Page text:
Limits...
The highly conserved domain of unknown function 1792 has a distinct glycosyltransferase fold.

Zhang H, Zhu F, Yang T, Ding L, Zhou M, Li J, Haslam SM, Dell A, Erlandsen H, Wu H - Nat Commun (2014)

Bottom Line: Structural studies, however, have only revealed two distinct glycosyltransferase (GT) folds, GT-A and GT-B.Biochemical studies reveal that the domain is a glucosyltransferase, and it catalyses the transfer of glucose to the branch point of the hexasaccharide O-linked to the serine-rich repeat of the bacterial adhesin, Fap1 of Streptococcus parasanguinis.Thus, DUF1792 represents a new family of glycosyltransferases; therefore, we designate it as a GT-D glycosyltransferase fold.

View Article: PubMed Central - PubMed

Affiliation: Departments of Pediatric Dentistry, Microbiology, Schools of Dentistry and Medicine, University of Alabama at Birmingham, Birmingham, Alabama 35294, USA.

ABSTRACT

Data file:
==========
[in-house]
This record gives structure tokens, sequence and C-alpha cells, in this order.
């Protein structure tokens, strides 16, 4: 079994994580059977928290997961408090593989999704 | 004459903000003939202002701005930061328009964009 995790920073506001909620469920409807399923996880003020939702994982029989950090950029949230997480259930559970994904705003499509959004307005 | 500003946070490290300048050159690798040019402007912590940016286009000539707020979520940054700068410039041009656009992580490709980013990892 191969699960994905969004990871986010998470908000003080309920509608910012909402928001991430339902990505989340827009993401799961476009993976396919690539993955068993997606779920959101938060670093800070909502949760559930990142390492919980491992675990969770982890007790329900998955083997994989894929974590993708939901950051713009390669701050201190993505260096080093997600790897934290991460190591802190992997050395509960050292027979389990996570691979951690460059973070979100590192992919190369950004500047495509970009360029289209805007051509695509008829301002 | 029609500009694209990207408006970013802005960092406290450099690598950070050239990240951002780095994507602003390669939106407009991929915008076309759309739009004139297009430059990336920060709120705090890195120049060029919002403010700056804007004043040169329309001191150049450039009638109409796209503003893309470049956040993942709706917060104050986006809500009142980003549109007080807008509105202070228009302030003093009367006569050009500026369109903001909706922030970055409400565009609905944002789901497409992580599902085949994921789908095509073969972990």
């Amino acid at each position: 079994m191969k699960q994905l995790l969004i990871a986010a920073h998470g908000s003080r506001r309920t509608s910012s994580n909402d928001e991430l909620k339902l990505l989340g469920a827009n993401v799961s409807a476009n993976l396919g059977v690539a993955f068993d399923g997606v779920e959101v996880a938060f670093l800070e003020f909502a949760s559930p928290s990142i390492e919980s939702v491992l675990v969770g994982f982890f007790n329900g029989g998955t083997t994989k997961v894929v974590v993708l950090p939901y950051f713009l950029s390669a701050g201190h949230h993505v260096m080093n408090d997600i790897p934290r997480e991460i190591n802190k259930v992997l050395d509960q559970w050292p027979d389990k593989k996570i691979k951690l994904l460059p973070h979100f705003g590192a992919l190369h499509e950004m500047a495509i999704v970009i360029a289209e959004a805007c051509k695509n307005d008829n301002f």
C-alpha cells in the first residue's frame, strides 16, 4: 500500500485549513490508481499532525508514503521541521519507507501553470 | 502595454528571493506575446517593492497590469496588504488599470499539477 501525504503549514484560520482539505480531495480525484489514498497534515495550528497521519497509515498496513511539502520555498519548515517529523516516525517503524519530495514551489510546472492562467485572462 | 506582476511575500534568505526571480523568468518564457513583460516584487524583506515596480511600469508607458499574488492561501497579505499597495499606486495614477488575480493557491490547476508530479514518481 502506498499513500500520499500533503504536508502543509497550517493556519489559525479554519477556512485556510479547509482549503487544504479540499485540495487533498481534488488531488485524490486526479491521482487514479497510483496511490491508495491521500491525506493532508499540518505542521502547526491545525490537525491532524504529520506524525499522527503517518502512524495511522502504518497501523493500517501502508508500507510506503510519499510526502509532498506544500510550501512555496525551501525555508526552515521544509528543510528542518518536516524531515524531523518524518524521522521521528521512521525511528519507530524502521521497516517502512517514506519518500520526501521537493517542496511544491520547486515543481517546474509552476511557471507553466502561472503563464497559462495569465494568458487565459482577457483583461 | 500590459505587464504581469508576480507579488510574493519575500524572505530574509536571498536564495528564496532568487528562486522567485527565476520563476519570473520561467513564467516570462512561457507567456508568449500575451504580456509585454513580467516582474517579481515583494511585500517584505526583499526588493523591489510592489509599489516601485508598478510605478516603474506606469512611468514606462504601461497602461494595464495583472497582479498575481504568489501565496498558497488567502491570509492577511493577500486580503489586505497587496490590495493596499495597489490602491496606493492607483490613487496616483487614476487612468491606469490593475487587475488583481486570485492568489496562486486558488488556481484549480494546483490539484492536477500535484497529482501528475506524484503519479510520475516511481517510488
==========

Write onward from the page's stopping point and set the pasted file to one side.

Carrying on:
More than 33,000 glycosyltransferases have been identified. Structural studies, however, have only revealed two distinct glycosyltransferase (GT) folds, GT-A and GT-B. Here we report a 1.34-Å resolution X-ray crystallographic structure of a previously uncharacterized 'domain of unknown function' 1792 (DUF1792) and show that the domain adopts a new fold and is required for glycosylation of a family of serine-rich repeat streptococcal adhesins. Biochemical studies reveal that the domain is a glucosyltransferase, and it catalyses the transfer of glucose to the branch point of the hexasaccharide O-linked to the serine-rich repeat of the bacterial adhesin, Fap1 of Streptococcus parasanguinis. DUF1792 homologues from both Gram-positive and Gram-negative bacteria also exhibit the activity. Thus, DUF1792 represents a new family of glycosyltransferases; therefore, we designate it as a GT-D glycosyltransferase fold. As the domain is highly conserved in bacteria and not found in eukaryotes, it can be explored as a new antibacterial target.